Heavy footsteps descended the motel stairs. Light rain dotted the parking lot.
Leslie peered underneath the chassis of a white Monte Carlo SS and prayed for the black boots to move away from her. But the size fourteen soles stayed put like a pair of sentries stationed close enough to hear her breathing. She begged forgiveness for every sin she’d ever committed, as if the vetting of her own transgressions would resolve her predicament.
Her muscles tensed when the boots stepped toward the Monte Carlo’s rear quarter panel. Dark eyes peered through a black ski mask, searching for signs of movement, while the moonlight shimmered on the single-edged serrated blade.
Spurred by the fight or flight impulse, Leslie sprang from her hiding spot and bolted across the slippery pavement toward the open road, waving her arms and screaming like a banshee at an oncoming car that swerved in front of her. A horn blasted in the waning seconds it took the driver to regain control of his fish-tailing vehicle.
Leslie ran behind a gas station surrounded by stacks of used tires and skirted toward the railroad track. Lights from an oncoming train preceded a loud warning whistle.
She raised her hand to shield her eyes from the glare and saw a large figure advance in her direction.
“Who’s there?” she shouted above the clamor of the approaching locomotive.
Blanchart kept his hands at his sides.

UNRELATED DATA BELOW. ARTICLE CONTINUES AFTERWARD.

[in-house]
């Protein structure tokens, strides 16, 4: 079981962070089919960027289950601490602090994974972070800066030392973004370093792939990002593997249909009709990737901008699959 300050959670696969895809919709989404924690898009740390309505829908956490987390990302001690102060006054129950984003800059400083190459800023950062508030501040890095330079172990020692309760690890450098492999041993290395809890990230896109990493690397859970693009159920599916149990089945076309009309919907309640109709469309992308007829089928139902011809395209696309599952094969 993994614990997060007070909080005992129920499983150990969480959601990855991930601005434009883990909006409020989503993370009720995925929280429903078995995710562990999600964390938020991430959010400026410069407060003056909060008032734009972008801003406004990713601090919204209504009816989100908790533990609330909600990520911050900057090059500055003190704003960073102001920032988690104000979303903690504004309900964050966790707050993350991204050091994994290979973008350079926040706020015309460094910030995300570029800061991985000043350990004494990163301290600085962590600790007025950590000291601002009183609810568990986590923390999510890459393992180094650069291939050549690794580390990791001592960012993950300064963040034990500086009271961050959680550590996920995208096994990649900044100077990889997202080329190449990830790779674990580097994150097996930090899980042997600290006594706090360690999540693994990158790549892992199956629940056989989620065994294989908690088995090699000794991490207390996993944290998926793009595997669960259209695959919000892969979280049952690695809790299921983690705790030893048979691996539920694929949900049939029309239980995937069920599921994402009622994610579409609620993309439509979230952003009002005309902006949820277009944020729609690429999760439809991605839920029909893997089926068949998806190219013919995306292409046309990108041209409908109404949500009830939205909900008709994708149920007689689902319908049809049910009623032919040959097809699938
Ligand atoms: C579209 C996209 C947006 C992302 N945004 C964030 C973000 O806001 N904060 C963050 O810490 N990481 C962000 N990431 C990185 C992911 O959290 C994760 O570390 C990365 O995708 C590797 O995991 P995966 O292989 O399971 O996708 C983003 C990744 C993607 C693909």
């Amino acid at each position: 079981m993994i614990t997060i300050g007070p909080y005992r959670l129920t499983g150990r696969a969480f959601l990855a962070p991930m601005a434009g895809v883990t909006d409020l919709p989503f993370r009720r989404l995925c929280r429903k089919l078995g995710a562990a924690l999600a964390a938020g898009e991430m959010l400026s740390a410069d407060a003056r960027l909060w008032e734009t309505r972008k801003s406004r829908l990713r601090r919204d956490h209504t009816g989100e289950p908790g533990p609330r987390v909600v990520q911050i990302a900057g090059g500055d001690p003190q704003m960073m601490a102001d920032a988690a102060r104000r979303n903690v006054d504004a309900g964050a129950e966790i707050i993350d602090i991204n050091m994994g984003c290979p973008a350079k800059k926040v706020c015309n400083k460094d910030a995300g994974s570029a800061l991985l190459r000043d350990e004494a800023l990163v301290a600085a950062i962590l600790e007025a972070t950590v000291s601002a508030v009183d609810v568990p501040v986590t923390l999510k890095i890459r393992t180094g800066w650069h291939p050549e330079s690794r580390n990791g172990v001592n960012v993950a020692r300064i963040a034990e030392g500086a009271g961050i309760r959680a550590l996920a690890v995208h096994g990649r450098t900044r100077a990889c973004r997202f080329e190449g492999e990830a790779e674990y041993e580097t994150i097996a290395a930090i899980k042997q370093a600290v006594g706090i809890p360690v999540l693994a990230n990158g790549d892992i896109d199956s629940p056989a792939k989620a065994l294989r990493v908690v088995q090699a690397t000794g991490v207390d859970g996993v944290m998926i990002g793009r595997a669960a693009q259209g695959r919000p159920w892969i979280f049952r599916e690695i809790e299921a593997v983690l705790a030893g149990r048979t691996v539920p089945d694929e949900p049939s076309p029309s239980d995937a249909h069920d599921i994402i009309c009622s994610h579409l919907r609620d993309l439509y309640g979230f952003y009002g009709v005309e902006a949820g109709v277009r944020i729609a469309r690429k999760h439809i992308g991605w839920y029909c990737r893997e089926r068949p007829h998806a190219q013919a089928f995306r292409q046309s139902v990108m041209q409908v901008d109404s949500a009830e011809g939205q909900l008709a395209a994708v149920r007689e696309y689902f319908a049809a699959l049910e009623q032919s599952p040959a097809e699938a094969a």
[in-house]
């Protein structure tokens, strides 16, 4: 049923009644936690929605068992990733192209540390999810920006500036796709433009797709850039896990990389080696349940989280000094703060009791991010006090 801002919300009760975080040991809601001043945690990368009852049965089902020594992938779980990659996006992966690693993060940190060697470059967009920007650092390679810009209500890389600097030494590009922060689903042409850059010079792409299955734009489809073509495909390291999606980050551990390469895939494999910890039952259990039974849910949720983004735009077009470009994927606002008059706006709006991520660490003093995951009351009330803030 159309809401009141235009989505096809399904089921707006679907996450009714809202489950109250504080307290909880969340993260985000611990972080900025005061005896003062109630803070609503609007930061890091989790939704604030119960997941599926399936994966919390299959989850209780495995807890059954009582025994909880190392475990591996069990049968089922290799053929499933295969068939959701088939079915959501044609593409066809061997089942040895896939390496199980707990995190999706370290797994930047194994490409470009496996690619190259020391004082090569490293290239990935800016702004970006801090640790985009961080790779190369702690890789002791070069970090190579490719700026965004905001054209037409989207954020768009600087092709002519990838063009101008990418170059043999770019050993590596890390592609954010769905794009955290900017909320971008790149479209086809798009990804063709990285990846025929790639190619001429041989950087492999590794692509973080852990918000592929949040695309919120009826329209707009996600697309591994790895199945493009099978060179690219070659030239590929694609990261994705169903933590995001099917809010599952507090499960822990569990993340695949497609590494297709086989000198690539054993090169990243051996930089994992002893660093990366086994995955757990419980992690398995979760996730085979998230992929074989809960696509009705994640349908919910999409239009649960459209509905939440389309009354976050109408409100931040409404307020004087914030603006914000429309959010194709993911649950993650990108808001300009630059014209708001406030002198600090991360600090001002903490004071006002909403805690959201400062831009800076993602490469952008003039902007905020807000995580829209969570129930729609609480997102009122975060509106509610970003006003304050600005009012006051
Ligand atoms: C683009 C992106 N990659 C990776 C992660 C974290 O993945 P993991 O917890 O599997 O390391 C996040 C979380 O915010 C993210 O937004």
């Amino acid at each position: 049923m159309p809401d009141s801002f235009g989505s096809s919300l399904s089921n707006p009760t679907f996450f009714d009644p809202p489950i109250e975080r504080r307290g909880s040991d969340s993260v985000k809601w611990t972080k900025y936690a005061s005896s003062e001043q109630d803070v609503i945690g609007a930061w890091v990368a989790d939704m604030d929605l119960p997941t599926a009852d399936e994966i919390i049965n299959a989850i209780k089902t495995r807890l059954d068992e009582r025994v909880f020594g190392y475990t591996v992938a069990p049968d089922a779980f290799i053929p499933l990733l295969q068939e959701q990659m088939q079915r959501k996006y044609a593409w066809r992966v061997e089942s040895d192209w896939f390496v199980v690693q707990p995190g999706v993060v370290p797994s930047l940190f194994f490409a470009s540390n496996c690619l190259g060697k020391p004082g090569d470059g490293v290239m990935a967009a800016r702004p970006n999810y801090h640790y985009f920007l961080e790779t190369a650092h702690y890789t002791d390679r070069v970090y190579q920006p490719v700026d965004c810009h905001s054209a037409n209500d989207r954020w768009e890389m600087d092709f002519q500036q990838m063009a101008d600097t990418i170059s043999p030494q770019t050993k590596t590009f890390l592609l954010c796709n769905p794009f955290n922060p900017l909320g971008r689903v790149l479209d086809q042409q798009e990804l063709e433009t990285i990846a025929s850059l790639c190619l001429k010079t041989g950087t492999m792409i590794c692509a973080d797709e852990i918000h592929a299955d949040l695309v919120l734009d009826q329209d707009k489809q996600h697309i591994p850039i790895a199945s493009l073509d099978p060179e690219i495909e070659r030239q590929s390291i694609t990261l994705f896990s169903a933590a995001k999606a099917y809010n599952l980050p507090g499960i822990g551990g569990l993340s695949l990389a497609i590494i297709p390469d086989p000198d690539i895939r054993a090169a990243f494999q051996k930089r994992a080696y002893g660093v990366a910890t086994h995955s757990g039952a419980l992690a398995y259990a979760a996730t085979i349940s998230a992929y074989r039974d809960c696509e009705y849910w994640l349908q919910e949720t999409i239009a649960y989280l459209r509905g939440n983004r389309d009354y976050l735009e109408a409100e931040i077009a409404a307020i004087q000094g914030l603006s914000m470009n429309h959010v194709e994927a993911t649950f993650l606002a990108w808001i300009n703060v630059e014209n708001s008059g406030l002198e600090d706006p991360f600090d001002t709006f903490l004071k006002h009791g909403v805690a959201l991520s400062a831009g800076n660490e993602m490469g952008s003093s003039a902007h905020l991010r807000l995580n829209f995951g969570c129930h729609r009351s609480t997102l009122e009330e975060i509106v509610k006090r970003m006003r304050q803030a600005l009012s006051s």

“What are you doing here?” Leslie called out, her voice strained with fear.
“I caught a domestic disturbance call.”
“Where’s your car?”
Blanchart blocked Leslie’s path while the southbound train rambled along the tracks. “It’s dangerous to be out here alone.”
Leslie stepped backwards and limped on a twisted ankle. “You’re not in uniform,” she said, her world closing in from all sides.
“I’m off duty,” said Blanchart. He gripped the silenced revolver tucked in his belt behind his back. “You should be more careful.”
Leslie felt the rush of air from the fast-moving cargo train. She had nowhere to hide and no way to outrun the sheriff. This is it, she told herself, resigned to the hope that her teeth would match the bite marks on Blanchart’s finger when the good guys found her body. “I spoke to the FBI,” she blurted.
“Good for you,” said Blanchart when a deputy’s patrol car approached with the light bar flashing.
“It’s okay,” Blanchart told the eager rookie who jumped out to assist him. “I’ll take it from here.”